Federal correctional officer pleads guilty to bribery and wire-fraud conspiracy

Team Radio Marketing Group - November 27, 2017 12:26 pm

OKLAHOMA CITY–Charles Daniel Lynn, 34, of El Reno, Oklahoma, pleaded guilty on Monday to accepting a bribe as a federal correctional officer and conspiring to commit wire fraud, announced Mark A. Yancey, United States Attorney for the Western District of Oklahoma.

According to an indictment filed on Aug. 16, 2017, Lynn served as a correctional officer at Great Plains Correctional Facility in Hinton, Oklahoma, during the latter half of 2016. Operated by GEO Group, Great Plains is a low-security institution that contracts with the Bureau of Prisons to house approximately 1,871 federal inmates.

Federal regulations prohibit certain contraband items in correctional institutions, including cell phones and electronic music players.

The indictment charges Lynn with conspiracy to commit honest-services wire fraud and also with accepting a bribe as a federal official. The indictment also charges Armando Tabares, 30, of Misson, Texas, and Jose Tomas Castillo-Garza, 39, an inmate at Great Plains, with conspiracy and bribery.

In particular, the grand jury alleges that Lynn agreed to receive contraband items from Tabares, to smuggle these items into Great Plains, and to deliver them to Castillo-Garza, who is Tabares’s brother-in-law. The contraband items included cell phones, electronic music players, and other items. The indictment also alleges that Lynn escorted Castillo-Garza to various parts of Great Plains to distribute the contraband to other inmates. In exchange for Lynn’s services, Tabares and others paid Lynn through interstate wire transfers via Walmart Money Gram. The alleged conspiracy deprived the government of Lynn’s honest services as a prison employee.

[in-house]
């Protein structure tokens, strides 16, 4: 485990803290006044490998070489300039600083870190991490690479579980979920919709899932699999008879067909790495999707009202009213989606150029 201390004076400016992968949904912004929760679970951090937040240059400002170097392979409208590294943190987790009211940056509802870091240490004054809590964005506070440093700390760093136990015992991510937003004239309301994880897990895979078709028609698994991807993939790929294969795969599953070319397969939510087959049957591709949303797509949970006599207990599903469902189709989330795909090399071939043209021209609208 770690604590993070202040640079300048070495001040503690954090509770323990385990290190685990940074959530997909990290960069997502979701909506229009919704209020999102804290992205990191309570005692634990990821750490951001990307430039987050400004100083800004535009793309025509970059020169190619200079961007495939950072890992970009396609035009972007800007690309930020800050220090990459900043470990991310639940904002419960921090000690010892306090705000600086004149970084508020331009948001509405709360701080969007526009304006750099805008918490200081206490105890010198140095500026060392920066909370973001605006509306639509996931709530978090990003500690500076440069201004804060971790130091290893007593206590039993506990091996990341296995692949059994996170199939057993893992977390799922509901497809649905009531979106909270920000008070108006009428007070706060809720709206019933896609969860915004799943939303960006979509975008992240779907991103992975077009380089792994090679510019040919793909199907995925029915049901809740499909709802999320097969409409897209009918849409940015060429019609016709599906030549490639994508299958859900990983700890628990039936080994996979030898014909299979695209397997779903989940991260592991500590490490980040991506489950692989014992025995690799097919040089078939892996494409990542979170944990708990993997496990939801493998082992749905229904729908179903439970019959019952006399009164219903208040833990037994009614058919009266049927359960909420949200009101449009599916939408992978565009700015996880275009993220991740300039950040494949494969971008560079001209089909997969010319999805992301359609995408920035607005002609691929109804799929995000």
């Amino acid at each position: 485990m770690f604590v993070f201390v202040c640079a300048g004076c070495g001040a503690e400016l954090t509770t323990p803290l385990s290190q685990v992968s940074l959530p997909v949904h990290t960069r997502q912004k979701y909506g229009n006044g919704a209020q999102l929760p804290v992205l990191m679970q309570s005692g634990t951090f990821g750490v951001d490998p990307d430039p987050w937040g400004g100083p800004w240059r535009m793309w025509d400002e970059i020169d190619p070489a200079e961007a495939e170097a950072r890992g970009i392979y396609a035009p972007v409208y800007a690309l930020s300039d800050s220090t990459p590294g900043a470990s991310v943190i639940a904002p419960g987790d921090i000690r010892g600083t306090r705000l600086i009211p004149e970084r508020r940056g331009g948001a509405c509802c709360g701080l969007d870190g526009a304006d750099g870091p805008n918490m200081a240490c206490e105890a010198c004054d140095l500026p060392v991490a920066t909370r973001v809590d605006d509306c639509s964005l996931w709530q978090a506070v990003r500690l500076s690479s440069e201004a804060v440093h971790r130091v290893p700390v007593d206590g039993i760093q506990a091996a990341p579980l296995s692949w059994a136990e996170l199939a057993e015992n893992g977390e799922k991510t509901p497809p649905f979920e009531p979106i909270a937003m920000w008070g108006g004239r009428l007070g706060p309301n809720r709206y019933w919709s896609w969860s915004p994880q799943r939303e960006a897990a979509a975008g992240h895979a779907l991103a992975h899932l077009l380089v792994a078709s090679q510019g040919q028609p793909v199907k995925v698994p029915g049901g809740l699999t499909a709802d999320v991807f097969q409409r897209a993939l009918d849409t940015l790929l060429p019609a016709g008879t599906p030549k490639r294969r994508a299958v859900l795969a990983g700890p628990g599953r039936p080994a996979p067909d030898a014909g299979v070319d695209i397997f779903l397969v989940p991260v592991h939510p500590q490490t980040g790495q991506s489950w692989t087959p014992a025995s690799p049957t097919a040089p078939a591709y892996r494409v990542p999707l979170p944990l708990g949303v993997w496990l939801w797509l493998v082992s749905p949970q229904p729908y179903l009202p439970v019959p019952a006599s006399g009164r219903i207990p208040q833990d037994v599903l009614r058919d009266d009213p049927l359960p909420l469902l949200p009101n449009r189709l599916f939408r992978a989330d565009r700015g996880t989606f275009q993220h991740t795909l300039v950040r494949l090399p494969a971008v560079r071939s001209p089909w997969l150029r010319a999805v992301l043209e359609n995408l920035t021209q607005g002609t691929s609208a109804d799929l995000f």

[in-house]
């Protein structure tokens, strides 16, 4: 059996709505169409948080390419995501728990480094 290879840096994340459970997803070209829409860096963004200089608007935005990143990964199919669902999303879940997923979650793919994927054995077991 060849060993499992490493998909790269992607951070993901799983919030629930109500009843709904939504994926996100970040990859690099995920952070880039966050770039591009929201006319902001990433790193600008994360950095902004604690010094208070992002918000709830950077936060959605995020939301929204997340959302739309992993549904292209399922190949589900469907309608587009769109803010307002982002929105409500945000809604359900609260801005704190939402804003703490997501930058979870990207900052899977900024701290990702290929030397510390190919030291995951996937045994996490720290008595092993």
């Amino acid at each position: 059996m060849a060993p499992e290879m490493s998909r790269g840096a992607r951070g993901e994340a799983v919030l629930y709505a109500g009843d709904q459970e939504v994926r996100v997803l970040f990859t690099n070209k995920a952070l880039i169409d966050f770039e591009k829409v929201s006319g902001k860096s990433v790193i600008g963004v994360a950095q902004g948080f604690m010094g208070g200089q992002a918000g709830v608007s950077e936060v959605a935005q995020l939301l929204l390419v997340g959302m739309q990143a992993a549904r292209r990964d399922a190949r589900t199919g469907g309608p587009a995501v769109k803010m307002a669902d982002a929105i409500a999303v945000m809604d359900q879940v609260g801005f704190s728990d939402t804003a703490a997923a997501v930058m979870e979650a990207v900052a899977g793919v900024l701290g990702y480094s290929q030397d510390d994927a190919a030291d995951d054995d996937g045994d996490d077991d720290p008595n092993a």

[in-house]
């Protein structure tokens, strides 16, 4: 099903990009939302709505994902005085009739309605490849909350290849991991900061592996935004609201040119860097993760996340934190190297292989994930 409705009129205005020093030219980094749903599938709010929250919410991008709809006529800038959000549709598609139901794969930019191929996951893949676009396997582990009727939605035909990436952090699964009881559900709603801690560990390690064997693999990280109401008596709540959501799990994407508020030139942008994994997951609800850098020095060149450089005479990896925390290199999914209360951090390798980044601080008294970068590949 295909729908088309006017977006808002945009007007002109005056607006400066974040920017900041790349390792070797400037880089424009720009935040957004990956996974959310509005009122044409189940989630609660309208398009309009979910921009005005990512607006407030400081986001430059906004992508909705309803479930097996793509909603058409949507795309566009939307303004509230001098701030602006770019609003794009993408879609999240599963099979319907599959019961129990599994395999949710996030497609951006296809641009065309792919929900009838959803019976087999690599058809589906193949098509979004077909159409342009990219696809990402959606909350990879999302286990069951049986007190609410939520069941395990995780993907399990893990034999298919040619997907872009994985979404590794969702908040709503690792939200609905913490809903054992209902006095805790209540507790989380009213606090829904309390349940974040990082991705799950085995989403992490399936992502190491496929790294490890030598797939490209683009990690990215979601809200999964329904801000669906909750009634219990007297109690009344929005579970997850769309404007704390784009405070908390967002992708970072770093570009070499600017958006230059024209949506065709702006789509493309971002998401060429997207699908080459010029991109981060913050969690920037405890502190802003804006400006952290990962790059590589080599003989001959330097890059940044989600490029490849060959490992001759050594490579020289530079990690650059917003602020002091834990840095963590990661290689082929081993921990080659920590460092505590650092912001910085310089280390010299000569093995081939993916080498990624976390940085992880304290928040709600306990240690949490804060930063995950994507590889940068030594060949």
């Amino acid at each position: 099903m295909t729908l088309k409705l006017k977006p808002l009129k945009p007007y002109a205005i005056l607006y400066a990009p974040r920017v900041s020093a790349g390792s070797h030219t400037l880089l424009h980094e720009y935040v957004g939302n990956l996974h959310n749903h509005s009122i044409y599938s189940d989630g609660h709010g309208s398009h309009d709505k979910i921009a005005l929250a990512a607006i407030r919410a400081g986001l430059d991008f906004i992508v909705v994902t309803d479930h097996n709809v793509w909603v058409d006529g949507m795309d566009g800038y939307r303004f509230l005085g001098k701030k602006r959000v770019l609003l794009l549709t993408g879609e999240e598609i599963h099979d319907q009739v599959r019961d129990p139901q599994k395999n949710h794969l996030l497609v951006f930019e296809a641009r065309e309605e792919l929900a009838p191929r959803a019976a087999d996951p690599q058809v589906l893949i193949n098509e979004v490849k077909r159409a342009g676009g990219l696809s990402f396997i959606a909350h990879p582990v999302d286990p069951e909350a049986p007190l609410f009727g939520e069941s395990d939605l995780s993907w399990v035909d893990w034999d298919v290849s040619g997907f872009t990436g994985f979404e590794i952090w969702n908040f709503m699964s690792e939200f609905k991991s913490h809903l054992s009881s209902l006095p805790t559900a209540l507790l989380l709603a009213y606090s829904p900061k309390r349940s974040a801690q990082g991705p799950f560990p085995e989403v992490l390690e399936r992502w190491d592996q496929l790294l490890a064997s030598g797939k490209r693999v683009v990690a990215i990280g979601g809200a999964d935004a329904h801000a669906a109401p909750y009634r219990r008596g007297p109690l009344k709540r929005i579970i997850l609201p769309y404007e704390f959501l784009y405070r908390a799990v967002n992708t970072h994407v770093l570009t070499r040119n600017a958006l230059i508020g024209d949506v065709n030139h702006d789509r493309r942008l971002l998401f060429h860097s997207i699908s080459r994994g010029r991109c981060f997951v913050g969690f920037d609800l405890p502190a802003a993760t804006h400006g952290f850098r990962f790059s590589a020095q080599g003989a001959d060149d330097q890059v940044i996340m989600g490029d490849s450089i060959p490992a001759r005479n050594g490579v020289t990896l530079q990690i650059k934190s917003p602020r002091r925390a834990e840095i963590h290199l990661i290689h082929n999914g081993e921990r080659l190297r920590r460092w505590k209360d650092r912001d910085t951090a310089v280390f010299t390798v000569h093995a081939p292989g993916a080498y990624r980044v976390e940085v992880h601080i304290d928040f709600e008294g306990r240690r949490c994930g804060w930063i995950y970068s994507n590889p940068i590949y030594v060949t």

Lynn pleaded guilty on Monday before Judge David L. Russell to one count of accepting a bribe and one count of conspiring to commit wire fraud. At sentencing, Lynn could be sentenced to up to 15 years in prison and a fine of $250,000 for bribery.

For the conspiracy, Lynn could be sentenced to up to 20 years in prison and a fine of $250,000. After any prison term, he could be required to serve up to three years on supervised release. Sentencing will take place in approximately 90 days.

Castillo-Garza pleaded guilty to conspiracy on Nov. 7, 2017. He faces up to 20 years in prison, a $250,000 fine, and supervised release of three years. His sentencing will also take place in approximately 90 days.

Tabares is charged with conspiracy and with paying a bribe to a federal official. His trial is scheduled in January 2018.

This case is the result of an investigation by the FBI and the Department of Justice’s Office of Inspector General. Assistant U.S. Attorney K. McKenzie Anderson is prosecuting the case.


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